Sports Short In a well-known clothing store today there was a banner advertising a “Sports short”. In another part of the store there was a banner advertising “T-shirt and shorts”. Are we missing something? Is a “short” different from a “pair of shorts”? Is this a protest against an archaic use of the word shorts, as a plural for what is now a singular item? Or is it just sloppy thinking? You may well argue that this is totally outside the remit of the Fashion Police. You’d be wrong. Sort it out, P*****k.

Back-to-front Baseball Caps Still? Are they all taking the mickey? After all we have said?

 

England, My England

All sorts of odd thoughts abour imperialism, multiculturalism, patriotism etc. Not very entertaining or worthwhile unless you’re a retired teacher with time on your hands.

I started to write this while listening to ‘Impi’, by Johnny Clegg and Juluka, a rousing song about the defeat of British forces by Zulu warriors. It’s stirring, passionate stuff. I suppose that very few would argue that the European armies which invaded Africa and a lot of other places had right on their side. I think however that Jonny Clegg has probably some sympathies with the British soldiers: the ‘poor bloody infantry’.

It got me thinking about all manner of things: what it means to be the descendant of imperialists; what it means to be a white man in a multicultural world; what it means to be patriotic; what it means to be English… or is it British?

In no particular order, then: multiculturalism (whatever that means) is a fact of life in my country. (Just for the sake of argument, let’s call my country England.) No amount of posturing or opposition is going to change that. I think that my children don’t really notice colour or culture. I do, because I am a late middle-aged white middle-class man; but I try to embrace it and not to let my upbringing prejudice me. Multiculturalism brings its difficulties, but also huge rewards.

So does multiculturalism mean that we- or I- can’t be patriotic? I think that we can.

When I talk about being patriotic, I mean that I have a strong feeling for the country I live in. That includes all its multicultural elements. I won’t begin to give examples, because I’m sure I’d offend somebody, or myself. (Oh, alright then. Music, art, food…. and music.) I do not mean my country, right or wrong. As Tim Stanley said in the Daily Telegraph, if you think your country is doing wrong then you have a patriotic duty to correct it. I love my country, but if I didn’t, I would try to change it or get out. (Yes, I know Dr Johnson said that patriotism is the last refuge of a scoundrel; he was talking about a particular instance, not the term in general.)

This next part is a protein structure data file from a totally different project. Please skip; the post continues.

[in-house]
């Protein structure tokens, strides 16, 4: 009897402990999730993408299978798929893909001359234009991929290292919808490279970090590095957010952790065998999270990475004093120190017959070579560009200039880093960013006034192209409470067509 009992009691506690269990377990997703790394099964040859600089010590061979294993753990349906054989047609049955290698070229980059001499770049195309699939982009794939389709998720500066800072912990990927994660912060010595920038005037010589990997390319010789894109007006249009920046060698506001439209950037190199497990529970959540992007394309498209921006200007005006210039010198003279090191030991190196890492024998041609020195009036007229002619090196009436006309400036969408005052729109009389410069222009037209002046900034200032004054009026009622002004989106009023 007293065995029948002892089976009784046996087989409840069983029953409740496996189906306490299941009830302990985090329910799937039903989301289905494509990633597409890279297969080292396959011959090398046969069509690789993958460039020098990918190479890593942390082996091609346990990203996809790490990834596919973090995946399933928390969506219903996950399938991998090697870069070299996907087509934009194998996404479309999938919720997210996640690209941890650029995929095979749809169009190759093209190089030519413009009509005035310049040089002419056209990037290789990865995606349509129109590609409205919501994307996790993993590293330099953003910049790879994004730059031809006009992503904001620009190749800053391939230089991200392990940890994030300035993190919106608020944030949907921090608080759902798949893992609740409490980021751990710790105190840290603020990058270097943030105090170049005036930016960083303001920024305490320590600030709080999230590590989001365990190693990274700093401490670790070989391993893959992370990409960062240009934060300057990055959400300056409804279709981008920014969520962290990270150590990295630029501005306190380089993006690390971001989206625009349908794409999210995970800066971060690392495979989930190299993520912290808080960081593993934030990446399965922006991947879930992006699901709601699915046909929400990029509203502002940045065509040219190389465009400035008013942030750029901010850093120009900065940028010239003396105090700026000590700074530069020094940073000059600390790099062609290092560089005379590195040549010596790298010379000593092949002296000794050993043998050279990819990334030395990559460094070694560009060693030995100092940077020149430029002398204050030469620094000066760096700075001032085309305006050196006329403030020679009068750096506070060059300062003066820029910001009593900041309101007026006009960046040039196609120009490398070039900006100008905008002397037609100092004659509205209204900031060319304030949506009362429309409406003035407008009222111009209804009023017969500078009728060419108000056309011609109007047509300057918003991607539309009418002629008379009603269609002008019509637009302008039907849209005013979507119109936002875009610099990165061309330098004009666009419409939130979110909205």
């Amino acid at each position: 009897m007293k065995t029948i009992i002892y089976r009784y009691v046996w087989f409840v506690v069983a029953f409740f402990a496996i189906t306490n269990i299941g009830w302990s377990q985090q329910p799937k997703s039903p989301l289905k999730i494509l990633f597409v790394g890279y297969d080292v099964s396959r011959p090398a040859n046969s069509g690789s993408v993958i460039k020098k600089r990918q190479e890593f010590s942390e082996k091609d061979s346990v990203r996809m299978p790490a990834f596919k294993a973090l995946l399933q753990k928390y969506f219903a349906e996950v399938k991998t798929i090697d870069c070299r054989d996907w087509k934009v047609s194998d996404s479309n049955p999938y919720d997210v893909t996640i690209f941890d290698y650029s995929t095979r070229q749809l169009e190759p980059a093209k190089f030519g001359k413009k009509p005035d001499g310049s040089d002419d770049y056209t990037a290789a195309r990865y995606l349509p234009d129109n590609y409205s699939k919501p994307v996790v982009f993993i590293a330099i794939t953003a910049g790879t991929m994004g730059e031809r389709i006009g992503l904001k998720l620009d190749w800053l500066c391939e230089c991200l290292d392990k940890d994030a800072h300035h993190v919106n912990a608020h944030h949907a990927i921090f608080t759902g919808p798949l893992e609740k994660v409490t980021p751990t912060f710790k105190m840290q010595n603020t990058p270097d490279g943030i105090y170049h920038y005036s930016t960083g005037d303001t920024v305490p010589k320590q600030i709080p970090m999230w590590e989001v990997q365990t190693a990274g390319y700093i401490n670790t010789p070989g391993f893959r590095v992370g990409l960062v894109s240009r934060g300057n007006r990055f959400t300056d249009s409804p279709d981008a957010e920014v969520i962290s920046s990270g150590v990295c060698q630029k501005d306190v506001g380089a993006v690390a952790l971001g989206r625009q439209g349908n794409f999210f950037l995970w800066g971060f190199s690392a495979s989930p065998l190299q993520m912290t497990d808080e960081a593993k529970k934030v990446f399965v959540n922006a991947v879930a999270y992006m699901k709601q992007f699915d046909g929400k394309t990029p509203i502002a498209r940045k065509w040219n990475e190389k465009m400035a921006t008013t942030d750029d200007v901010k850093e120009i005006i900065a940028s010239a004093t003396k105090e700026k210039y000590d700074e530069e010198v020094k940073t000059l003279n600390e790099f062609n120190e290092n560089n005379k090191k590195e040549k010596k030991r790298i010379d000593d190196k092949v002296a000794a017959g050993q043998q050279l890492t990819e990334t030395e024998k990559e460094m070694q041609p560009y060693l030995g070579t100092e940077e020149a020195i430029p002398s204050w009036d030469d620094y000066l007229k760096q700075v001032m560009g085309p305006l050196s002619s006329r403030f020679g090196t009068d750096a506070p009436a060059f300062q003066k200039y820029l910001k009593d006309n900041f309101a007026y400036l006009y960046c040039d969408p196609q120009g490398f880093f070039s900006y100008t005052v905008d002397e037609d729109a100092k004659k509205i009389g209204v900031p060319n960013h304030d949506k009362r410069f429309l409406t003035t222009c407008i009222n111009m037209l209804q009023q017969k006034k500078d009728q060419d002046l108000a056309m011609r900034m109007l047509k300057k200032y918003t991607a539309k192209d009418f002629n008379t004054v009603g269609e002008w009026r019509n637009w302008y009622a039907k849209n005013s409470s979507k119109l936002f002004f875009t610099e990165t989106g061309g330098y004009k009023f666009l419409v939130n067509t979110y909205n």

Yes, I am also very aware of my country’s imperial past. A huge amount of what was done was wrong. But it wasn’t my fault! If slavery had been happening in my lifetime and I had been aware of it I would have tried to change it. I did not support the Iraq war; to my shame I did no more than fulminate about it.

I particularly love the tolerant attitude of very many of my fellow countrypersons. Maybe they are even a majority? Most people I meet don’t give a ****** **** about colour, race, religion, or choice of dress, food or music. I realise I live in the soft South; yet Southampton has quite a high immigrant population, and I love sitting in a café and watching mixed race couples or grous of friends wander past with no comment at all. Yes, I know this is a very small piece of England/ Britain…. but this blog has to be about how I see it from my corner of the world.

So, let’s look at that list of issues that Johnny Clegg started….. I see I haven’t covered the English/ British debate. I think I’ll leave that to another time, as it seems to warrant more thought. There is also a hidden issue, that of English song, which I keep avoiding writing about. Look up Johnny Clegg- he’s no relation to Nick Clegg, as far as I know. The music is excellent; what you might call early ‘world music’. I imagine however that he might be quite scathing about my privileged first world musings.